Leading up to the reveal of his new vision for Kane County's power structure, county board Chairman Chris Lauzen lobbied on behalf of Kurt Kojzarek ascending to the position of vice chairman.
The behind-the-scenes cajoling failed, but Lauzen has assured a spotlight for Kojzarek with the sheer amount of responsibility heaped onto the Gilberts Republican's platter.
Atop the to-do list will be Kojzarek's new duty to shepherd through Lauzen's plan to create a waste-to-fuel facility. Lauzen billed the facility as having millions of dollars of non-property tax income potential. But the project also faces legal and regulatory challenges.
The state's attorney's office slapped Lauzen's hand when it discovered the chairman used tax dollars to help a private waste-to-fuel company and contracted with an outside law firm to surmount those challenges. As a result, Lauzen foisted the project over to the county board.
At first, the waste-to-fuel project fell into the purview of the county board's energy and environmental committee under the leadership of Barb Wojnicki. When she announced that there seemed to be no way around legal challenges, Lauzen shifted the project to Kojzarek's development committee. Wojnicki, one of the longest-tenured board members, now has no committee leadership roles.
While tempering expectations, Kojzarek signaled new optimism about a waste-to-fuel facility Thursday.
"We'll try to tackle that issue from what we're legally able to do,' Kojzarek said. "Then we'll try to seek out partners in the state Legislature to create legislation that would allow us to go the next step."
Current law prohibits the use of metals and solid waste in waste-to-fuel operations. So the first step is trying to create an operation that uses bioorganic materials, like decomposing wood. That could mean a facility so small-scale it's only used as an alternative energy source for county-owned property at first, Kojzarek said.
"Rather than go for that big operation initially, why not look at some low-hanging fruit?" he said.
Waste-to-fuel is just one highlighted project Kojzarek will oversee. A recent decision to reconsider a county board vote denying a drug and alcohol treatment center near Campton Hills places a second hot-button issue under Kojzarek's leadership. Nearby residents and Campton Hills officials continue to protest the project.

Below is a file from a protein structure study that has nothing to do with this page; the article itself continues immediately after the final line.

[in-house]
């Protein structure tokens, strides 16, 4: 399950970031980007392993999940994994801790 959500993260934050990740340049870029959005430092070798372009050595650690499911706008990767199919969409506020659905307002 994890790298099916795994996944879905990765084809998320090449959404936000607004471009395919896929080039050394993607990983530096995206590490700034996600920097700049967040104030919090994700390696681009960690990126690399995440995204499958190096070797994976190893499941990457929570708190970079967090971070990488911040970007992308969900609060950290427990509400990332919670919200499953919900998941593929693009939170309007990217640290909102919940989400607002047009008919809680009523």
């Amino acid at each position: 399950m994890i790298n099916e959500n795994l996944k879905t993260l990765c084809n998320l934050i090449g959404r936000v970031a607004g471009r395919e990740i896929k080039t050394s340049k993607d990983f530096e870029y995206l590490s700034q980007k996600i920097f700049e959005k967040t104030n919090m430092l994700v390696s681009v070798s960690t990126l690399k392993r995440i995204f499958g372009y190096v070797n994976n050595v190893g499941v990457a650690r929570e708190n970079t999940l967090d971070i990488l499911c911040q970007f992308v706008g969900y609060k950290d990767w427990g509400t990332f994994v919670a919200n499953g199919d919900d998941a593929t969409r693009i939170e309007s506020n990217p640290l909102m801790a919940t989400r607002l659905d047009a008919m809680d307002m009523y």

Kojzarek urged those protesters to use appropriate perspective. Yes, the developers threatened a $68 million lawsuit if the county board didn't give them "reasonable accommodation" in reconsidering the plan. But the developers had always planned to seek reconsideration after the one-year cooling off period required by county code.
The rescinding of the denial moved up reconsideration by only one month, Kojzarek said. The county zoning board -- with all new members -- will start reconsideration in mid-January before Kojzarek's committee begins its deliberations.
Kojzarek voiced optimism for the first time in describing the last major project on his plate. Redevelopment of the former Settler's Hill landfill into a cross country course has, for years, carried a cloud of deficit spending just to get the place running. Kojzarek said last month the facility would not move forward if it would add any extra burden to taxpayers. He said Thursday recent discussions are fueling a brighter financial outlook.
"We're getting closer to the point where the numbers are making more sense, and it's going to be agreeable to move ahead," he said.
Kojzarek may not be vice chairman, but he's happy Lauzen put him in a position to showcase his talents.
"I like the big-picture strategic planning," Kojzarek said. "It's what I do in my professional life, and it's one of the reasons I ran for the board. I'm very fortunate the chairman has given me these opportunities."